CHILDREN’S author Chris Lloyd says lockdown makes it feel like “someone has switched the gravity off”.

The Kent-based non-fiction writer spoke to the Peeblesshire News ahead of his turn at the virtual version of the Borders Book Festival, the physical event having been cancelled due to coronavirus.

When not grappling with zero-gravity, Lloyd, 52, has spent the last 15 years writing books for children, inspired by nature and the history of the world beyond humans.

Discussing his 2019 release, Humanimal, Lloyd said: "Children are born with an instinct, an intuition that all living things are connected and that they're part of an ecosystem.

"This is the way we are naturally but society and culture tend to beat that out of us – they tell us we're more intelligent.

"The point of the book is to try to preserve, for children, this reality of interconnectivity, and to give them some protection to what's happened to us adults over the years.

“Which is the inevitable feeling that we are what matters and that everything else is there to serve us or for us to use or exploit.

"We can't continue with that mindset as a species and survive."

As this is the message he is keen to share, Humanimal and Lloyd's other works are not designed to act as an "A to Z encyclopaedia" of information, but rather tell the planet's natural history away from the impact of humanity.

"All my books are meant for adults as well as children," said Lloyd. “They're illustrated and designed in a way that makes adults want to buy them for children and I hope children want to share them with adults.

"It's a book, it's a story, it's something to be discussed, it's something to be read out loud, it's something to be looked at together.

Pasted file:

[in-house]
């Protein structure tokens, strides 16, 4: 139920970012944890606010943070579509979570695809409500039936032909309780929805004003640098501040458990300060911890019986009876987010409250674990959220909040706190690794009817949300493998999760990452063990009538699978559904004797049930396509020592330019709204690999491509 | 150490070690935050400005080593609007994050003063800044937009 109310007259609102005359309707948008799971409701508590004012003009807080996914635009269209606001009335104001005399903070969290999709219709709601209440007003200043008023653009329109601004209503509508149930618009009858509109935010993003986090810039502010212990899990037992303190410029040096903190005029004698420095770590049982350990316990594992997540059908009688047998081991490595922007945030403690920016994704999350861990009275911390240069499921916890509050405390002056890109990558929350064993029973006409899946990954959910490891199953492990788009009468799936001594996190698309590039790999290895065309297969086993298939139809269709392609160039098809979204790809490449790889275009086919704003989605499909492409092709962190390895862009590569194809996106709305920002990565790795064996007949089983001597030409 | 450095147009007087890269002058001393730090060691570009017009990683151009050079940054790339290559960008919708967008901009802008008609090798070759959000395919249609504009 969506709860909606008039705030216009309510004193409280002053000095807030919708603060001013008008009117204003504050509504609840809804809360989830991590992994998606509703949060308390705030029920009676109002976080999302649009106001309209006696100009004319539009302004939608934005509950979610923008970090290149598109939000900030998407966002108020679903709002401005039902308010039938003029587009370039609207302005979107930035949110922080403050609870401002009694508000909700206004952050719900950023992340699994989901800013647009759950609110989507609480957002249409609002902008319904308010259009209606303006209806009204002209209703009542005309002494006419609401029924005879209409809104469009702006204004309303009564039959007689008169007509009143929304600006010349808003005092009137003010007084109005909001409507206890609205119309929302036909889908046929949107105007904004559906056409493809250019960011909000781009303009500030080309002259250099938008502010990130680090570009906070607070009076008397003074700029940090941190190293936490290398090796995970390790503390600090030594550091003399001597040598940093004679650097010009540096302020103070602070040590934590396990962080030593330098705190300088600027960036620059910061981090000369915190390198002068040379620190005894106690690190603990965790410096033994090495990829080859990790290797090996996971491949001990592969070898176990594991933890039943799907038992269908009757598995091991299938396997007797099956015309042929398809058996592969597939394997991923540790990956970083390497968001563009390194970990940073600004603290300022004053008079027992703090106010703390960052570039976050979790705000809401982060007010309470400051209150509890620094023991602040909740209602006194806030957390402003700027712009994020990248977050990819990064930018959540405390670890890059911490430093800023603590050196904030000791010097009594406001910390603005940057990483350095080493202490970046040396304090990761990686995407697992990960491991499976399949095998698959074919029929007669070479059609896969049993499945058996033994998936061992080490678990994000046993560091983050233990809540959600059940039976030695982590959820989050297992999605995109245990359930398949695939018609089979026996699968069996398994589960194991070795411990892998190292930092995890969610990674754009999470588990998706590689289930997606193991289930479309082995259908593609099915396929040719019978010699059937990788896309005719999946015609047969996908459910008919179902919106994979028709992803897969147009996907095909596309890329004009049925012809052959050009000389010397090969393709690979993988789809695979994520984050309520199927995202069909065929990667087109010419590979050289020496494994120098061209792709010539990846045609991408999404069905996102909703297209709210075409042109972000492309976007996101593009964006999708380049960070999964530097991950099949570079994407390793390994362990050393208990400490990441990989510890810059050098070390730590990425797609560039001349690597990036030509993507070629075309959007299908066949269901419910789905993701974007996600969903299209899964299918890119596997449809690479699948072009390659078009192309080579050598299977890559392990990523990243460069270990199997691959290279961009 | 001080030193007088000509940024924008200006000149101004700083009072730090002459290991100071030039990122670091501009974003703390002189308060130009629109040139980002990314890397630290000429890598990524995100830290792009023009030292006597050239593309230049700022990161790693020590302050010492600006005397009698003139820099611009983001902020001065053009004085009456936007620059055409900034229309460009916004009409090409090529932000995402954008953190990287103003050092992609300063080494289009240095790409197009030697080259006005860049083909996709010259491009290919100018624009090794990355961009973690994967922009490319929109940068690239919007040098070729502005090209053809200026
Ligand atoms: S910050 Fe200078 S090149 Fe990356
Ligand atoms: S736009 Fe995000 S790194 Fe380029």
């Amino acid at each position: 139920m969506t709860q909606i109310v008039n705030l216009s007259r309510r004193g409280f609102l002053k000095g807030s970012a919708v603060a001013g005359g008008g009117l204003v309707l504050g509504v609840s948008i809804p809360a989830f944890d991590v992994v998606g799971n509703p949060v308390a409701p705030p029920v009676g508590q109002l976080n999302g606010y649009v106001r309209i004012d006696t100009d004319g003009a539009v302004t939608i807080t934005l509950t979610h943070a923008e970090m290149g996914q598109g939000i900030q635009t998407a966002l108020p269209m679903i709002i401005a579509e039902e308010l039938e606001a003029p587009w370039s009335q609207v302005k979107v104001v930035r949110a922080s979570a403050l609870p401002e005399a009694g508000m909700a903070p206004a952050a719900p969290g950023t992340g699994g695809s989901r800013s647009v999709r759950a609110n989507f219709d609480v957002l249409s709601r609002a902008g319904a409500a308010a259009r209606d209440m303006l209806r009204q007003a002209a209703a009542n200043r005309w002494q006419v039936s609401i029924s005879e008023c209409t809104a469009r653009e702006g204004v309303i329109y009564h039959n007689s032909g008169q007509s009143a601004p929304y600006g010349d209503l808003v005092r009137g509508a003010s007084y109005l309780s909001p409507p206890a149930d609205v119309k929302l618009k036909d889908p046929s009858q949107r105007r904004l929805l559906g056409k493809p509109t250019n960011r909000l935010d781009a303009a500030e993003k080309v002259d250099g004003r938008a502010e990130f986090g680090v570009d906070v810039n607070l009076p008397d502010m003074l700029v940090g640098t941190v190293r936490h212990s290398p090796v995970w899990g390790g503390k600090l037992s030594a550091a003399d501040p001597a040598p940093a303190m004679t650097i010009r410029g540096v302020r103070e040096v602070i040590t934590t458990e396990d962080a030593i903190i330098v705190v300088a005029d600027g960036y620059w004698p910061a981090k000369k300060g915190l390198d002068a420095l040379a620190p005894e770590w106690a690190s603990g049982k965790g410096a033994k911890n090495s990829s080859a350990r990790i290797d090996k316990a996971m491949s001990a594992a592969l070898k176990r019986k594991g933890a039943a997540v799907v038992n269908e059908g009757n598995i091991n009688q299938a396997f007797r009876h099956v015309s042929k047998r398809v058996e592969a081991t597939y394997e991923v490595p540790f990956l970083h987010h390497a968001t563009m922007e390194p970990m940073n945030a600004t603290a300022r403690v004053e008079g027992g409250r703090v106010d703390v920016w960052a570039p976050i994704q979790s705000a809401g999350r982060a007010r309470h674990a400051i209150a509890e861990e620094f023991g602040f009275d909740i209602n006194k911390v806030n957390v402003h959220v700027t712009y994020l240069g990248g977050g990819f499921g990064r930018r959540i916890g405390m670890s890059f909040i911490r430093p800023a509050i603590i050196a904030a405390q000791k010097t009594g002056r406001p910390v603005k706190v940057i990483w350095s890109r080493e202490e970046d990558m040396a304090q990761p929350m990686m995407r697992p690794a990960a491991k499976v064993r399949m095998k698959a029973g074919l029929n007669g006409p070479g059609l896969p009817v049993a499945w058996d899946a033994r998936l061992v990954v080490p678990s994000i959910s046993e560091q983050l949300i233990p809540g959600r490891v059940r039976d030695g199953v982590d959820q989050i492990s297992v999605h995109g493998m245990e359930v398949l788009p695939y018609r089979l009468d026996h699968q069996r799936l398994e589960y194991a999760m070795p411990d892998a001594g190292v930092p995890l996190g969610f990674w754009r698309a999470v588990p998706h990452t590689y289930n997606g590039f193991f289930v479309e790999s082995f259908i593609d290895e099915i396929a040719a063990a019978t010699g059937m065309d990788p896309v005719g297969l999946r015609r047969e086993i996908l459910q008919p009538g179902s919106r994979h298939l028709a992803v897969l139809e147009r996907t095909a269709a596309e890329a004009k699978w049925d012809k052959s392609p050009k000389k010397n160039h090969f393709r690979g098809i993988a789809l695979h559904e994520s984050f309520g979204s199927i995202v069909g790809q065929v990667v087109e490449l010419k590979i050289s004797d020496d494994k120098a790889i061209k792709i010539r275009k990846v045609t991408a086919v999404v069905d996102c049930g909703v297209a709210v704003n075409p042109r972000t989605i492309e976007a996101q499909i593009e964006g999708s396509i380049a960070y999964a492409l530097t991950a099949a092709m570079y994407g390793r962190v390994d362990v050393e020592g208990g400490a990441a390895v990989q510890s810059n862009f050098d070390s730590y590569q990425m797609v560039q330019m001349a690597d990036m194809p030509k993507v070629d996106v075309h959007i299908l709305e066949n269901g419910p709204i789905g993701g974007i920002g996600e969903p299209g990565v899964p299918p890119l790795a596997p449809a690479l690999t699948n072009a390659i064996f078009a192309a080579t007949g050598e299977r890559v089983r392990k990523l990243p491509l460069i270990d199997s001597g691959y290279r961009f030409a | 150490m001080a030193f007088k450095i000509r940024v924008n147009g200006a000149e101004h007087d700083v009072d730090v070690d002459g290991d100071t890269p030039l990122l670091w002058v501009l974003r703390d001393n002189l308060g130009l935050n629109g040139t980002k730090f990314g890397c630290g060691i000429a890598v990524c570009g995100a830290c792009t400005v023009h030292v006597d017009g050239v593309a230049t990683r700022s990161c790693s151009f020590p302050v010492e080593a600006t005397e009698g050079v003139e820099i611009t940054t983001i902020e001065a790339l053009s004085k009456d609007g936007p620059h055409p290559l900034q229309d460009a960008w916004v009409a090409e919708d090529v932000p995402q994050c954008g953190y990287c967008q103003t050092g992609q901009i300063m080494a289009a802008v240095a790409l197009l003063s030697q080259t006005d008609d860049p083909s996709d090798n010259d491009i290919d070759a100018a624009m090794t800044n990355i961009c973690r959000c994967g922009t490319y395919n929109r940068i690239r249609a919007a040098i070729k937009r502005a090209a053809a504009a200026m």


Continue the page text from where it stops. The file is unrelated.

“It's not a book and a child, it's really something to open doors as much as anything else."

And Lloyd believes, as much magic as there is in fiction, non-fiction – and the content that inspires it – can hold just as much whimsy.

He said: "For me non-fiction has always been the more magical part of literature. There are a lot of young people for whom the real world is more amazing than anything you could make up.

"Again, that's another thing we're born with that gets beaten out of us, and we start using the word 'ordinary' – and there's nothing ordinary.

"We're surrounded by magic. You think Harry Potter's magic? Just look around you.

"That curiosity is our biggest asset because that's how we learn to adapt, that's how we learn to survive, that's how we learn to cope with the world around us as it changes."

Peeblesshire News:

Lloyd, who previously worked as a Sunday Times journalist, was inspired to begin a career as a children's author after seeing the joy his children experienced when they learnt new things during their years in home-schooling.

Particularly that of one of his daughters who was astonished to learn all about Antarctica – home of her then favourite animal, the penguin.

"I believe fundamentally, especially now having done thousands of talks in schools and festivals over the last 15 years, that humans generally reach peak curiosity at the age of nine or 10," Lloyd said.

"Then things start to get in the way, like puberty and your friendship groups change and going from primary to secondary school.

"But at the age of nine or 10 you've got that purity of curiosity where you're old enough to know that you have an identity and you're curious enough to want to know where you fit in.

"There's nothing you can't talk to a nine or 10-year-old about – provided you don't patronise them, provided you don't have an expectation of them that they can't meet.

"If you can meet them as fellow kindred spirits on this rock travelling around the sun, in this incredible galaxy, and here we are, face to face, learning about it and discovering things together, then there is nothing more inspiring than engaging with a nine or 10-year-old."

Chris Lloyd's Humanimal book event will be broadcast on Sunday, July 26 at 11am as part of the festival's Family Series, and will include a discussion portion after a short presentation by Lloyd.

The event is suitable for families with children aged seven and over.